Rainbow Fostering is a community: like-minded individuals from all walks of life, backgrounds and diverse cultures. Being a foster carer can be challenging in many ways. One of the most important things for a carer to be is a constant and powerful advocate for the children in their care. This comes from the confidence they get from the support and training we provide. It also comes from a very real sense of belonging. We want to empower all our foster carers so they feel they can contribute to the wider debate around caring for all children. We all have the power to be the force for the change we want to see in the world – so thank you to Olly for his thoughts on this topical issue.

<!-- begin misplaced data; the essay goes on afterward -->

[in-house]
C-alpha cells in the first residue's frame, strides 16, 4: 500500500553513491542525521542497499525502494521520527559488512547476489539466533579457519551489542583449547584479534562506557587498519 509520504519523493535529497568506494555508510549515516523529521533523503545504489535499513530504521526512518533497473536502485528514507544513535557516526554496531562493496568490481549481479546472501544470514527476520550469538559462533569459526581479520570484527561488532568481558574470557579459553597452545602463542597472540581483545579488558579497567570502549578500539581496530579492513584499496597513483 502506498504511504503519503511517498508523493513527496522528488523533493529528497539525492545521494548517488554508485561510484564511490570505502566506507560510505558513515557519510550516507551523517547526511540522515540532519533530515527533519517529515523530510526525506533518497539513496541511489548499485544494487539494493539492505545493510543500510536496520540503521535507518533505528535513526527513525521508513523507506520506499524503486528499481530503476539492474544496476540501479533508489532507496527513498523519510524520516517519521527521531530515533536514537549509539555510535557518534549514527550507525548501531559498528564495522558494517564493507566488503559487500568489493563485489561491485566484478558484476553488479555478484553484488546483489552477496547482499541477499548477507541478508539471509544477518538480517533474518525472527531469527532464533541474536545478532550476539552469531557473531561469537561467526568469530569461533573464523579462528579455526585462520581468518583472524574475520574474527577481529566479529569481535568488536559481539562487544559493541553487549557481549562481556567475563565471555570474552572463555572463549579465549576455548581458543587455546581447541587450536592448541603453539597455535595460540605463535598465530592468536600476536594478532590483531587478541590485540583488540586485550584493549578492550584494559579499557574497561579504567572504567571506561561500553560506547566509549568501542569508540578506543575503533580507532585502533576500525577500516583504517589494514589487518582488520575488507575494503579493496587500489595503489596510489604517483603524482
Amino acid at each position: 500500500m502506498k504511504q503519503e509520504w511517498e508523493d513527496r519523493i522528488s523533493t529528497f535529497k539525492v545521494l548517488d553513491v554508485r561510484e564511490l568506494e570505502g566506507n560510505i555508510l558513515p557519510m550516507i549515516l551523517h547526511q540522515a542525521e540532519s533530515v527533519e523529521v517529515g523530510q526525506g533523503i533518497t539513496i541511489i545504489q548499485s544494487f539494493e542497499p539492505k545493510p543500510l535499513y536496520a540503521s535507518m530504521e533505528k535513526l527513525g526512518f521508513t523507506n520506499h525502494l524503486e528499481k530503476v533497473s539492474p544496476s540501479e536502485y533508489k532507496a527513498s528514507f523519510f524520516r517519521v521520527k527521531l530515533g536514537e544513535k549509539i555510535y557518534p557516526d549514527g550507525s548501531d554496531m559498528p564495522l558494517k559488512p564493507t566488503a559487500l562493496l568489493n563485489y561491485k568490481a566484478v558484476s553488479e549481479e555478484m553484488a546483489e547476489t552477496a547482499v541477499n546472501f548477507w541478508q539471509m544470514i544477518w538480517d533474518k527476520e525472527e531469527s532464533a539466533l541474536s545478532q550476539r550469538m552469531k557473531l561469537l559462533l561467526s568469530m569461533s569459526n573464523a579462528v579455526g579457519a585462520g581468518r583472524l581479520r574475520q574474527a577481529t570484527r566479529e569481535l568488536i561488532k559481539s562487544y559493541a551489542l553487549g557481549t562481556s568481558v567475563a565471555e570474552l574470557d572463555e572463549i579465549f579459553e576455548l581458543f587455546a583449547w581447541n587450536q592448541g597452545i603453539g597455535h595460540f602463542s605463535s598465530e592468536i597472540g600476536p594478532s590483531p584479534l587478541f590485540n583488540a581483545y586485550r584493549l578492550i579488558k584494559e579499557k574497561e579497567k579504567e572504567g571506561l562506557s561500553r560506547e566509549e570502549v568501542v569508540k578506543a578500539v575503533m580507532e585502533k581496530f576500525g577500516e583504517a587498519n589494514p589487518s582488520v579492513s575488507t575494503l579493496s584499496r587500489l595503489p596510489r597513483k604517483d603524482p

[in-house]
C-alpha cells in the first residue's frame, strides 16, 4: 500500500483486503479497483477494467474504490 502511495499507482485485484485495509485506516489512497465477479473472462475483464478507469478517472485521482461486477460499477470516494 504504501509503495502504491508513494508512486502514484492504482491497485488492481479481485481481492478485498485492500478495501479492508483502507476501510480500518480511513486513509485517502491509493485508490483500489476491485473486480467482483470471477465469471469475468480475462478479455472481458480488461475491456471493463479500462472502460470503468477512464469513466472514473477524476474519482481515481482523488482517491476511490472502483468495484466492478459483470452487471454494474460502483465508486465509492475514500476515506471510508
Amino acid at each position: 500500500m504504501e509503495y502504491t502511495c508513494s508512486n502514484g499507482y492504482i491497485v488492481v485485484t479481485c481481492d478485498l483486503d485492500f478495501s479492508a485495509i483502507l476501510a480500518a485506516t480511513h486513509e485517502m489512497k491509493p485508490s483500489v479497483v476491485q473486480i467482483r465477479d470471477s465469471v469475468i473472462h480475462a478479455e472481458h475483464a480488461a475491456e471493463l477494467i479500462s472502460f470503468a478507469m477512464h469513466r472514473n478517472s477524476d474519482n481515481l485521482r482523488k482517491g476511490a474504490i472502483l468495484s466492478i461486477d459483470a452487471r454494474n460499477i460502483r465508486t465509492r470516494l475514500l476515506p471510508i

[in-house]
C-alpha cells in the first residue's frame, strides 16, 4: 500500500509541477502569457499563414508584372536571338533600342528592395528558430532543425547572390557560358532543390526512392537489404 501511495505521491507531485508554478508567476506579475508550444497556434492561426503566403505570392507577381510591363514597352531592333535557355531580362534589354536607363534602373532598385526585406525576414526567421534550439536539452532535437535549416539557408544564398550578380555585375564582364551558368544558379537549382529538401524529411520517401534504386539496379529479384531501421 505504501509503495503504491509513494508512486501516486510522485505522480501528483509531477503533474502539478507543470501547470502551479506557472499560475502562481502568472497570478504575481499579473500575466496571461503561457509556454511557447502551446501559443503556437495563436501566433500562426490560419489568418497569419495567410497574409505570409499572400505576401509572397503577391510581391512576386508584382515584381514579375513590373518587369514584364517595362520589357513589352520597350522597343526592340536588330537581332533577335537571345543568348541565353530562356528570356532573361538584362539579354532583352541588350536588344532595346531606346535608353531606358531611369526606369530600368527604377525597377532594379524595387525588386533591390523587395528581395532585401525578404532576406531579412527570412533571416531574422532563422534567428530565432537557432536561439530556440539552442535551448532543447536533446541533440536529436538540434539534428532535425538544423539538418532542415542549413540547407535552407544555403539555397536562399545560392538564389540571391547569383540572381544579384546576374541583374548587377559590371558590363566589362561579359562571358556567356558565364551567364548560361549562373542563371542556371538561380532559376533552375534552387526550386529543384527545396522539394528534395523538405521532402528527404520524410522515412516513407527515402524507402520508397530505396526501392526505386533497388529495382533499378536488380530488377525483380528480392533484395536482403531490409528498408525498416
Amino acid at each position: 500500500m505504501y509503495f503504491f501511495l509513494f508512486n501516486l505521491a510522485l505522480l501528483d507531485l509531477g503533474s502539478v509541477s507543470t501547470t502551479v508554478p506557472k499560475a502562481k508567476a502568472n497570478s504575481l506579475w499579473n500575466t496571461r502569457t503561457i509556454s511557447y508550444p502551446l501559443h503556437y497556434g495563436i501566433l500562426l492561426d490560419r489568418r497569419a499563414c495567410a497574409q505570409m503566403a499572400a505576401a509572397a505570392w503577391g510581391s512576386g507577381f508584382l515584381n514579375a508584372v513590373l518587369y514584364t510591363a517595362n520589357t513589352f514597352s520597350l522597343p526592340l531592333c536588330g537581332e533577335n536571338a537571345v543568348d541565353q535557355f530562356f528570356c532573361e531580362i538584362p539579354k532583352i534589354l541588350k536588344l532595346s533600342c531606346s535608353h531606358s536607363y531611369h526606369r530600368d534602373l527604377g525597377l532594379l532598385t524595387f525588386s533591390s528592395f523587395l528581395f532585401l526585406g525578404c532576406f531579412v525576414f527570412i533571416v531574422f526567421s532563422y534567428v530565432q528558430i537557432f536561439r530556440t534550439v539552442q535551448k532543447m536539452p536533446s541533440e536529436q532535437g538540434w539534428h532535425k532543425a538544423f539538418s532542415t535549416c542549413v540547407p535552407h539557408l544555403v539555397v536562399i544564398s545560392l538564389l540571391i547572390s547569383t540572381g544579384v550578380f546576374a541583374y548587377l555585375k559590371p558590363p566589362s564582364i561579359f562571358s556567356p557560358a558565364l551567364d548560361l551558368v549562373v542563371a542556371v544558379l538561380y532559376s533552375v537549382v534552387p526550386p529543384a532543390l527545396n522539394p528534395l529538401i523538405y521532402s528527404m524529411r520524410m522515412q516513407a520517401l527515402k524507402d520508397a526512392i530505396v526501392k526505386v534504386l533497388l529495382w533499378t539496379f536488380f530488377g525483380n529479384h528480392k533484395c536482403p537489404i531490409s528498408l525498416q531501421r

It’s a sign of the times that blame and accountability are rising to the top of a whole series of personal agendas. This is even more inevitable because of the pandemic – something completely unprecedented in all our lifetimes. The measures being taken across a broad range of fronts are debated nightly. Success and failure are apportioned before a watchful and apprehensive public. Coronavirus has impacted every aspect of life: schools have been particularly badly affected. Because the education of our children has been so severely disrupted, those who have a watching brief over their interests are becoming increasingly voluble. The latest to add their voice to the rising clamour is the soon to be departing children’s commissioner, Anne Longfield. It is regrettable, and almost a sine qua non, that it’s when people are leaving a post, they usually choose to be most critical. In her recent speech – already described as excoriating – Anne Longfield has fired more than one broadside at the government.